After seeing “Blackfish,” many SeaWorld visitors and celebrities are turning their back to SeaWorld which makes billions of dollars each year. Unlike SeaWorld’s billion-dollar industry, “Blackfish” has grossed only $2.1 million during its limited release in theaters this summer, reported the Orlando Sentinel on Dec. 20, 2013.
However, as “Blackfish” is continuing to air on CNN and debuted this week on Netflix’s streaming-video service, the popularity of the small-budget January Sundance Film Festival documentary is increasing and it has just been shortlisted for an Academy Award.
“On Feb. 24, 2010, 40-year-old SeaWorld killer whale trainer Dawn Brancheau was leading an afternoon killer whale ‘Shamu’ show at SeaWorld’s Shamu Stadium in Orlando in Florida. ‘Brancheau, who weighed about 120 pounds, was reclining on a platform that extended into the pool and a few inches below the surface of the water. Tilikum, who weighs about 22,000 pounds, was supposed to mimic her behavior by rolling onto his back. Instead, Tilikum grabbed Brancheau and pulled her into the pool. Tilikum clenched onto Brancheau for about 45 minutes before other trainers could draw the animal into a smaller pool and retrieve the trainer’s body’.”
An investigation into Dawn Brancheau’s death focused on the SeaWorld’s trainer “pony tail” which might have prompted Tilikum’s action, according to SeaWorld. “Blackfish” director Gabriela Cowperthwaite, however, suspected that there was more to the story than just a pony tail.
In her “Blackfish” film, Gabriela Cowperthwaite focused on Tilikum’s captivity, his involvement in the deaths of three individuals (not just one), and the killer whale’s life in captivity. The story of Tilikum begins in 1983, when the killer whale was captured off the coast of Iceland and continues of how he was being held in dark tanks with other harassing captive whales. In the end, after years in captivity, the “whale killer” (the reason why killer whales have their name) – turned into a true “killer whale.”
After “Blackfish” debuted at the Sundance Film Festival in January, SeaWorld issued the following statement:
"'Blackfish' is billed as a documentary, but instead of a fair and balanced treatment of a complex subject, the film is inaccurate and misleading and, regrettably, exploits a tragedy that remains a source of deep pain for Dawn Brancheau's family, friends and colleagues. To promote its bias that killer whales should not be maintained in a zoological setting, the film paints a distorted picture that withholds from viewers key facts about SeaWorld -- among them, that SeaWorld is one of the world's most respected zoological institutions, that SeaWorld rescues, rehabilitates and returns to the wild hundreds of wild animals every year, and that SeaWorld commits millions of dollars annually to conservation and scientific research. Perhaps most important, the film fails to mention SeaWorld's commitment to the safety of its team members and guests and to the care and welfare of its animals, as demonstrated by the company's continual refinement and improvement to its killer whale facilities, equipment and procedures both before and after the death of Dawn Brancheau."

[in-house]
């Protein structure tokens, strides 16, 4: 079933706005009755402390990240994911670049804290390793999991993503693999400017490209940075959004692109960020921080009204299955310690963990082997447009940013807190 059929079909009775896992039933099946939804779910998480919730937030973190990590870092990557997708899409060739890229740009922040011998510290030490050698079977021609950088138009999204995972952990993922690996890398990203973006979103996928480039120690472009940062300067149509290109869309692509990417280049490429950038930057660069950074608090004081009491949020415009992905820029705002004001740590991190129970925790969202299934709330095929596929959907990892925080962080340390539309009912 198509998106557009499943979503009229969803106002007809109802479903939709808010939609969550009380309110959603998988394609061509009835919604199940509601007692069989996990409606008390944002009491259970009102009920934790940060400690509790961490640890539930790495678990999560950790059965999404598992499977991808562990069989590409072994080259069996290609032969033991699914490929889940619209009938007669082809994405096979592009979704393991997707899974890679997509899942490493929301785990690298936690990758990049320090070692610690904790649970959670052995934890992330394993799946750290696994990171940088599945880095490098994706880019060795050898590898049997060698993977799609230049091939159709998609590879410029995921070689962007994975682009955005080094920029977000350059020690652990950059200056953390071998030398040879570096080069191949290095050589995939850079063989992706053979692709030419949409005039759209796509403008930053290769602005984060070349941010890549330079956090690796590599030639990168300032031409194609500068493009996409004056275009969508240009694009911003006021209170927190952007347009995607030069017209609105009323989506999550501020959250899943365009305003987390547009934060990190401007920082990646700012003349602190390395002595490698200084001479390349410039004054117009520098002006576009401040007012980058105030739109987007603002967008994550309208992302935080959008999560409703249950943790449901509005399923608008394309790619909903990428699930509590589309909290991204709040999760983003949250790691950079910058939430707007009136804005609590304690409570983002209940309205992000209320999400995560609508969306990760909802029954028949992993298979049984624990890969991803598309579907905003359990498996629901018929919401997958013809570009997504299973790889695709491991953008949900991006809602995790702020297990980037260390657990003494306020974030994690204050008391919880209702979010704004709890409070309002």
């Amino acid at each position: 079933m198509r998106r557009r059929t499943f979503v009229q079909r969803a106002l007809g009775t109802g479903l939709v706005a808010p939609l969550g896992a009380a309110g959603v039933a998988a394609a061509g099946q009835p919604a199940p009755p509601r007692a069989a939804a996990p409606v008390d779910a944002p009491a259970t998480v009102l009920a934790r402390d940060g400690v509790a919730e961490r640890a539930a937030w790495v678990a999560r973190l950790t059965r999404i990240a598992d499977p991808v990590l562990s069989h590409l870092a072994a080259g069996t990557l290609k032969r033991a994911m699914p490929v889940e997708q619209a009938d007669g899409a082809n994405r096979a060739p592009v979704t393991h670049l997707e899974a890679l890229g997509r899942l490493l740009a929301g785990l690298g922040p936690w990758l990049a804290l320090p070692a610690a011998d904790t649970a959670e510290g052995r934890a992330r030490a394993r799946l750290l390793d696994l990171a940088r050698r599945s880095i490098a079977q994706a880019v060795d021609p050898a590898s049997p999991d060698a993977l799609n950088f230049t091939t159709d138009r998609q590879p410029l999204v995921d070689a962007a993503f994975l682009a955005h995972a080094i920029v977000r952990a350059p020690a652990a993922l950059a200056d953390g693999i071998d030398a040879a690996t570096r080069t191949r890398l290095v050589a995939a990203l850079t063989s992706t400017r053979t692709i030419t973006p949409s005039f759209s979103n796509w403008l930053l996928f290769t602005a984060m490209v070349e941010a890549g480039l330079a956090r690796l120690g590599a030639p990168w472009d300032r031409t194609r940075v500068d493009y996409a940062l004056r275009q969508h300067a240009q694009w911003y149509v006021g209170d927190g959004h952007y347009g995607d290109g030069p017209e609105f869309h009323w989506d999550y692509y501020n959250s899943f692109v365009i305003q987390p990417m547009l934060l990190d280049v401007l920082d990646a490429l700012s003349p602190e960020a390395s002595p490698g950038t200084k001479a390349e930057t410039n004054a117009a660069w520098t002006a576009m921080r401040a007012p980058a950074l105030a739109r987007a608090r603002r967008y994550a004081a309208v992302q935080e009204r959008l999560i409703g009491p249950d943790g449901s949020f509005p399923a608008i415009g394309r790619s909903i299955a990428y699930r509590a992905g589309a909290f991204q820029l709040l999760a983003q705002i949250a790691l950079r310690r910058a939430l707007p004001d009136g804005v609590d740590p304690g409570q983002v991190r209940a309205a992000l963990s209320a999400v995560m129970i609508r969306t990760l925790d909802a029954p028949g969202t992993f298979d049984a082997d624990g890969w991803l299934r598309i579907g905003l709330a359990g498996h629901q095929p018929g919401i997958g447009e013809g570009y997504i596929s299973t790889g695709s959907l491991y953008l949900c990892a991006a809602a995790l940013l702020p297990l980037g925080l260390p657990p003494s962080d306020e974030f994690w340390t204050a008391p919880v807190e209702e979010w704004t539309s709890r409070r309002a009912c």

Despite SeaWorld’s early attempt at damage control, the popularity of “Blackfish” is growing and with it the amount of SeaWorld guests who are horrified.
“For years, fifth-graders at Point Dume Marine Science Elementary School in Malibu, California, have taken an overnight trip to SeaWorld San Diego. But this year, a 10-year-old named Kirra Kotler reportedly told her parents and teachers that she didn't want to go, after seeing how the film depicted the park's treatment of whales,” reported National Geographic.
And little 10-year-old Kirra Kotler is being joined by many other children, schools, animals rights group activists and celebrities who are speaking up.
"I'm among the millions who saw ‘Blackfish’ and am sickened that my music was blasted without my permission at sound-sensitive marine mammals. These intelligent and feeling creatures communicate by sonar and are driven crazy in the tiny tanks in which they are confined,” wrote rocker Joan Jett in a letter to SeaWorld president Jim Atchison. Her song "I Love Rock 'n' Roll" was being used as opening music "for its cruel and abusive 'Shamu Rocks' show."
Following “Blackfish,” other celebrities who have cancelled their scheduled performances at SeaWorld parks include the Barenaked Ladies, Martina McBride, Heart, Cheap Trick, Trisha Yearwood, Willie Nelson, and REO Speedwagon.
SeaWorld Entertainment, a family entertainment company owned by Blackstone Group, has 11 theme parks that drew a combined 24.4 million visitors last year – an income of billions of dollars.
On Thursday, SeaWorld President and Chief Executive Officer Jim Atchison announced that in response to the “Blackfish” controversy and the show cancellation by celebrities, SeaWorld Orlando is placing full-page ads in eight of the country's largest newspapers.
“The ‘Open Letter from SeaWorld's Animal Advocates’ — which appears in today's Orlando Sentinel, New York Times, Wall Street Journal and USA Today, among other papers — defends the way SeaWorld cares for the 29 whales in its corporate collection. Although it never identifies ‘Blackfish’ by name, the ad is the first step in a campaign to rebut criticisms raised by the film and the animal-rights activists promoting it.”